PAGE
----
In winter the lake is frozen and the crater is covered in snow bringing a whole new dimension to the landscape.
Visiting Kerið Crater
Kerið Crater is located close to the Golden Circle and is an easy detour if you have the time. It is easily accessible by car from Reykjavik and is on Road 35, 47km east from Reykjavík along Road 1, the Ring Road. The turning for Road 35 is a short distance to the west of Selfoss.
Kerið Crater parking
There is a parking area about 50 metres from the crater with information boards and an entry kiosk. The crater is on private land and there is a small charge of 400ISK to visit.
Kerið Crater opening hours
Kerið Crater is open to visitors year-round, but the opening hours of the admission hut can vary depending on the season. From the parking area you can get an impression of the crater but not see it completely.
During the summer months (May to September), the opening hours are typically from 10am to 6pm. During the winter months (October to April), they have reduced hours or may only be open on certain days of the week. As with anything in Iceland you need to check in advance to confirm the opening hours and any weather closures.
Check the opening times here
Golden Circle Tours with Kerið Crater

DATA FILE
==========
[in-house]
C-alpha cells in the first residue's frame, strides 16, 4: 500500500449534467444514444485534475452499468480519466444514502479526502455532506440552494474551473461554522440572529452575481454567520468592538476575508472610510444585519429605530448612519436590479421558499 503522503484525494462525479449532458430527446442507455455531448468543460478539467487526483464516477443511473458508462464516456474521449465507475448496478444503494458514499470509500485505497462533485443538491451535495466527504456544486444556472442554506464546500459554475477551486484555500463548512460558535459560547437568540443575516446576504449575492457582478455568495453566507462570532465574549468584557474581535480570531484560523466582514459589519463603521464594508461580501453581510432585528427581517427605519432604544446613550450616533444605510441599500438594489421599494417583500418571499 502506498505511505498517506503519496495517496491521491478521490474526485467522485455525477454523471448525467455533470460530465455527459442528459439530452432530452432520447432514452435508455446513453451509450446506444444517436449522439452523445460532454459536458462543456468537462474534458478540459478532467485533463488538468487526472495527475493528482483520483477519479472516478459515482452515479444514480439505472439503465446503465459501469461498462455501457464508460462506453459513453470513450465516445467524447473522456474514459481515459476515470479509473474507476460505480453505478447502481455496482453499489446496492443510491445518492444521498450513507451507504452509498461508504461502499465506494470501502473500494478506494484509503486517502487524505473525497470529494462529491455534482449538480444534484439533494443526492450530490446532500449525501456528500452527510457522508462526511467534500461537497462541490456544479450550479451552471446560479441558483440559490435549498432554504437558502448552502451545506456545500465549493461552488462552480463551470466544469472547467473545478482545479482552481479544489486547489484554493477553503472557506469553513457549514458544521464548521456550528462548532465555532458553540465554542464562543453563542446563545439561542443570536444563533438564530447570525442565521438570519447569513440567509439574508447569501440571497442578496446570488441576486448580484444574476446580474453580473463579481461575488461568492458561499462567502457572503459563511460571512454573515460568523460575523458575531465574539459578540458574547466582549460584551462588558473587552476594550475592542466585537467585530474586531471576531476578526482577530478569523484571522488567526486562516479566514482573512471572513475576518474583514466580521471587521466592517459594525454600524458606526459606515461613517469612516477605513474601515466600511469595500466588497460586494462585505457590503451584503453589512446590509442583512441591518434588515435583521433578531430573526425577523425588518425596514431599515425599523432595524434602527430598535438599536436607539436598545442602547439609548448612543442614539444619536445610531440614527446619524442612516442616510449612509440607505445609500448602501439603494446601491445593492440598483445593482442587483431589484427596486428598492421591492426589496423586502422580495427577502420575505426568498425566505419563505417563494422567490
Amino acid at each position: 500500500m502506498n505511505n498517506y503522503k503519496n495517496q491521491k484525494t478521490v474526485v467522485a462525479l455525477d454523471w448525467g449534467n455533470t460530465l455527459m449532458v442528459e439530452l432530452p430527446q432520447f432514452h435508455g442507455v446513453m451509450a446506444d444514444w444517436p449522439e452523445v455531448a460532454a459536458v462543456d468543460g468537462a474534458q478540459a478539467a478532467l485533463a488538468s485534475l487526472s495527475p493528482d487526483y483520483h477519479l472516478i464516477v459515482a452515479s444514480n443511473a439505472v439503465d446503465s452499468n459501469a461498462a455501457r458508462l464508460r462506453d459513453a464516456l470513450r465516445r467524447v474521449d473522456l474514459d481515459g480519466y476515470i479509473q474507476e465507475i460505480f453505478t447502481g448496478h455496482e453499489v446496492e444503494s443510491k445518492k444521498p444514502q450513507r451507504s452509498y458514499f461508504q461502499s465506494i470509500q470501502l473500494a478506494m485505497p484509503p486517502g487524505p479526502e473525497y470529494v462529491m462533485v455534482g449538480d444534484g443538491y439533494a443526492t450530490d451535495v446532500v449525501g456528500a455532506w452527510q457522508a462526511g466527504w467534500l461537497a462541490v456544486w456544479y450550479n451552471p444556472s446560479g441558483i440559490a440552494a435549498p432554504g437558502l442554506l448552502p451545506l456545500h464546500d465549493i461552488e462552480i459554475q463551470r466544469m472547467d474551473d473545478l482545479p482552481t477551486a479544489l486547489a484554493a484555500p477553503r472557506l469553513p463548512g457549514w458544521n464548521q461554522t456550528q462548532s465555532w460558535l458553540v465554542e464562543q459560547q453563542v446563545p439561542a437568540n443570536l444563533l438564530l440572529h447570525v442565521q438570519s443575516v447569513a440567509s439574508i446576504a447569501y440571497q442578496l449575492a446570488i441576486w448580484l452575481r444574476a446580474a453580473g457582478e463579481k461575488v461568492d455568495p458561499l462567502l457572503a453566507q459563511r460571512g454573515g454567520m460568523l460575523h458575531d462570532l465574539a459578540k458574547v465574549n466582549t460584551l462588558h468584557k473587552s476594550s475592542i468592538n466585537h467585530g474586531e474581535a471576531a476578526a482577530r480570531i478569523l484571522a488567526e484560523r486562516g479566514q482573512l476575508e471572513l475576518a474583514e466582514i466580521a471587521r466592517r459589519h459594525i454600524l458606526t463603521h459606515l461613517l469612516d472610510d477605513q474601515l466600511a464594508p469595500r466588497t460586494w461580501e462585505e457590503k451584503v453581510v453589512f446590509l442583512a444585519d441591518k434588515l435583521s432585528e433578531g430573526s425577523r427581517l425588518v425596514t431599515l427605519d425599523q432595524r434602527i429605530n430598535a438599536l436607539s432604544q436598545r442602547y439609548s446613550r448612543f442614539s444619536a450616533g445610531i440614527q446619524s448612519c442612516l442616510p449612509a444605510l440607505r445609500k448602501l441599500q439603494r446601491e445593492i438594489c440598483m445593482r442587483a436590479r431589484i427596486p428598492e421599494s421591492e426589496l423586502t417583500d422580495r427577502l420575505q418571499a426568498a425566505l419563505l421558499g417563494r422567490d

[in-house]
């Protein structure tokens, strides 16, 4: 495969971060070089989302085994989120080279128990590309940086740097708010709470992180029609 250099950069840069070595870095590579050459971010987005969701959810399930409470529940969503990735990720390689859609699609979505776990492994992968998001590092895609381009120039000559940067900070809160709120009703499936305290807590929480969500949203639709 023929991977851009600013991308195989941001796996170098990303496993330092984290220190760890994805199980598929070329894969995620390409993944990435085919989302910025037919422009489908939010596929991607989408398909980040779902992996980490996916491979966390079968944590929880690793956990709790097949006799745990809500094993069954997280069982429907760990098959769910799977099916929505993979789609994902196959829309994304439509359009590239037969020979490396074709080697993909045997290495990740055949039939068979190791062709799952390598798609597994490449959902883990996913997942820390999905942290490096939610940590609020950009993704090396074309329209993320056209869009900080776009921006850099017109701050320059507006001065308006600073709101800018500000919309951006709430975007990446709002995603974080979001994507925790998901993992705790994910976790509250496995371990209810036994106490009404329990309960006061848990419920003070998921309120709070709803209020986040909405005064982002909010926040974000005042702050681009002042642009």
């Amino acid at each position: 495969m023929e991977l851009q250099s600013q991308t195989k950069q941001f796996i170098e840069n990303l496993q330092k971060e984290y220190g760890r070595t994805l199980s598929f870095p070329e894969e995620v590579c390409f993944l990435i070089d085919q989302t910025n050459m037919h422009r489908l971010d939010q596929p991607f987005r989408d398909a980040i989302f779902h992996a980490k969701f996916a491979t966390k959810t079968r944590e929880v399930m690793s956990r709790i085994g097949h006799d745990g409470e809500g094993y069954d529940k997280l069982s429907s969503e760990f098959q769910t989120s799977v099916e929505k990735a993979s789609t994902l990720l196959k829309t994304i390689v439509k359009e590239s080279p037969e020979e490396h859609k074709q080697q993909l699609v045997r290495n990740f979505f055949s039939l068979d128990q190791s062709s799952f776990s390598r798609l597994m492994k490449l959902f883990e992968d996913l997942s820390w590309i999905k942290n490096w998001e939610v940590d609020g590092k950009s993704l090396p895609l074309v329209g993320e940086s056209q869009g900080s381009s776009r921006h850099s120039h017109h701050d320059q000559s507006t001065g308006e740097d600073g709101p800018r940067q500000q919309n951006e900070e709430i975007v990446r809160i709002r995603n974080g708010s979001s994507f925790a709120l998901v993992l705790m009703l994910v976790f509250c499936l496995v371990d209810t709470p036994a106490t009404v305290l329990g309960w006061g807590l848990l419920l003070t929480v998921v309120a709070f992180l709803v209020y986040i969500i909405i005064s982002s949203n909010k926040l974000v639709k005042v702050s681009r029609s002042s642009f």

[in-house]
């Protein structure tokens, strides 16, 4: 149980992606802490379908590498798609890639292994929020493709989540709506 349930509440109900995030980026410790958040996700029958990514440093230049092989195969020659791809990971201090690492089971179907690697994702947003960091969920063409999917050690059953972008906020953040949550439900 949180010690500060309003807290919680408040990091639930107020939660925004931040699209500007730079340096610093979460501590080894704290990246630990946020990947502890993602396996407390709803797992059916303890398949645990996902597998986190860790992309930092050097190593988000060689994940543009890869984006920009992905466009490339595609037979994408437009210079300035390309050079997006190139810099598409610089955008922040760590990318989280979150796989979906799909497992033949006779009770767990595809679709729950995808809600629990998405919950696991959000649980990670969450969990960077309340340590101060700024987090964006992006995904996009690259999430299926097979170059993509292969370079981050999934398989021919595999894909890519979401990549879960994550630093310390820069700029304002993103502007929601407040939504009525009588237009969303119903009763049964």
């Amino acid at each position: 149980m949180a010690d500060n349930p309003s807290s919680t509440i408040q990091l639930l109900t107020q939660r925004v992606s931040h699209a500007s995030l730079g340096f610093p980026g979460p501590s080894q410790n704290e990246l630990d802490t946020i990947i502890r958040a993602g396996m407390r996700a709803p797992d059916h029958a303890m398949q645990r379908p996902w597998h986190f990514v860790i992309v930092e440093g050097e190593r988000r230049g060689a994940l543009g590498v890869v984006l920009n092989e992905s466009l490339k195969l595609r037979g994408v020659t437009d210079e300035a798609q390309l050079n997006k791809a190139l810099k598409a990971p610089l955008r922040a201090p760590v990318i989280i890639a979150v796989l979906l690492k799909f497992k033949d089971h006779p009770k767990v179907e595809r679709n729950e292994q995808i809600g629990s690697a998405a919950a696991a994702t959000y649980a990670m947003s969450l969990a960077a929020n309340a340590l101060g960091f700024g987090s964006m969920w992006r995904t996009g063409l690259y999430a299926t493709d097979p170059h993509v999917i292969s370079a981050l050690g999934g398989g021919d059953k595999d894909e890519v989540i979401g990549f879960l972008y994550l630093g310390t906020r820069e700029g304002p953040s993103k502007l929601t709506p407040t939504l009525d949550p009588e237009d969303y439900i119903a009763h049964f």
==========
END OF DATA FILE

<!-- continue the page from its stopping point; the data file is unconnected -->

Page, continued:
If you are unsure about driving or want to enjoy the scenery then many of the day tours from Reykjavík include Kerið Crater. Have a look at the options and book. These tours are including the crater more often, especially if the tour is focused on the quieter parts of the Golden Circle.
EXPLORE A TOUR OF KERIÐ CRATER
How much time is needed to visit Kerið Crater?
Like many places in Iceland, Kerið Crater can be a quick stop or a longer visit. To walk to the first viewpoint and take a few photographs you will need 10 minutes. However, if you want to walk the crater rim and the edge of the lake then allow an hour if not more.
Is the Kerið Crater hike easy?
In the summer months, the walk at Kerið Crater is fairly easy. There is a steep section of path up to the highest point of the crater rim and steps down to the edge of the lake. There are no handrails and just a low-roped guide so care is needed.
In the winter months and after rain the path can be slippery and it may not be possible to complete the circuit around the crater or the lake. The viewpoint will give an overall view and is accessible in most weather conditions.
is it worth visiting?
If you are limited on time then the crater can be passed, but if you have the time and are on the Golden Circle then it is worth a stop. Other than walking the crater rim and around the lake there is nothing else in the area.
You cannot swim in the lake, signs are in place and the landowners will not tolerate any dips however small.
Other Places To Visit Close to Kerið Crater
The whole area is beautiful and just driving across the lava fields is an experience. The crater is a small extension to the well-known sights and stops on the Golden Circle.
- Skálholt and Þorláksbúð an ancient church on the edge of the lake
- Ljósafossstöð Hydroelectic Power Plant
- Þingvellir National Park